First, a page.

As for how much you should have to live on here: I'd budget at least $600/month for when you're starting out here. If you're not very good at asceticism, $750 would be much better. That amount doesn't allow for loads of extras, but I found it totally sufficient, even allowing for the fact that I was eating expensive Western restaurant food for every meal & didn't have any Vietnamese friends yet to help me get better prices. You can get a job pretty fast, but they generally pay on a monthly basis, so you have to allow for that. And also for possible culture shock, & that sort of thing... I completed my CELTA course in the beginning of June, but some shit happened & left me without the energy to deal with the stress of job-hunting IN A FOREIGN CULTURE (!!!!) for a couple months. I deal pretty badly with stress in general, so it wasn't much of a surprise for me, & I'd prepared for that possibility. It's a very good idea to be prepared for that kind of thing, though, unless you're one of those highly capable people who is also experienced in navigating foreign cultures. Again, it's not something to stress out about too much--it's really easy to make friends here, since the expat world is sociable & the Vietnamese all want English-speaking friends; there are always people around who will help you out in some way or another, even if you've just met them--but you should be prepared, for sure.

The one major thing I would advise, other than that, is to get your degree authenticated in your own country!! I'm in the work-permit process now & that's a major (cost-wise) thing that not even ILA told me about. I'm not even sure what "authentication" means, really, or I'd tell you more; but it's costing me upwards of $1000. Arrrgh. (The work permit will quickly pay for itself, but still!) Also, if your degree comes from an institution that calls itself a "college" rather than a "university," it will probably be helpful to get a letter in advance, stating that your degree is a 4-year one & exactly equal to a "university" degree. (One of the little irritations about the work-permit process is that they have to translate your degree into Vietnamese, & the translation renders "college" as something more like a vocational school or whatever. So you need to back it up with a letter from your school saying it was a four-year degree.)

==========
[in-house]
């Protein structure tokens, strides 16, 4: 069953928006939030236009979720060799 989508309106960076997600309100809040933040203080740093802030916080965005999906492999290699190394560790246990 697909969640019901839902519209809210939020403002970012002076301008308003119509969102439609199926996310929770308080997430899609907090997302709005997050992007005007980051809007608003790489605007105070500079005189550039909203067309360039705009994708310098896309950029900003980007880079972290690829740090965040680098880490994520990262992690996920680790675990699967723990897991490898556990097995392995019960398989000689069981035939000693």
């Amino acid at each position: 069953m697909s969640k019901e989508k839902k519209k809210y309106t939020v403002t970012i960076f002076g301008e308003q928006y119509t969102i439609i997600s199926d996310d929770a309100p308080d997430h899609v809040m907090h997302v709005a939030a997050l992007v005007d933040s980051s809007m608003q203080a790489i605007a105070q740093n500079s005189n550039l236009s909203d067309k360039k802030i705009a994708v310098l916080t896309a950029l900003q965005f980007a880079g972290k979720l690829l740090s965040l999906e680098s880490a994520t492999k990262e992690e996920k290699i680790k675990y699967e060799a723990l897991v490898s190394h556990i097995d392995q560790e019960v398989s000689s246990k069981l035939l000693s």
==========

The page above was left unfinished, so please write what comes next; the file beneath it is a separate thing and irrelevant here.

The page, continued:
Anyway. I wish you the best of luck! Feel free to message me, though I can't guarantee a speedy reply...
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From:morrigun
Date:December 2nd, 2010 03:31 pm (UTC)
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So, I'm slightly intimidated by the CELTA application since Grammar and I aren't 100% on board with each other, which makes me think that maybe I shouldn't be doing this... I can definitely write papers, but KNOWING WHY something is a certain way isn't always something I can piece together on the spot. I'm not overly worried by the work load since I just finished 2 years of liberal arts and 3 years of art school and I'm used to all nighters and all that. I'm willing to work hard, but I'm also a little shy. I've got teaching experience so I can do that.

I'm also looking into TEFL programs as well, which are easy to get into, but at the same time, that terrifies me because maybe I won't be able to get a job afterwards because they're so easy to get into?

Are there any KNOWN Scams out there? or companies that people just don't get hired from? I "got into" http://www.teflcourse.net/tefl-courses-locations/vietnam/ho-chi-minh/ and I'm not sure if I should go with the more reputable CELTA or this or something else?

I like this one http://www.cactustefl.com/tefl/course.php?course_id=2938

because they include vietnamese language training, which is something I'd really like.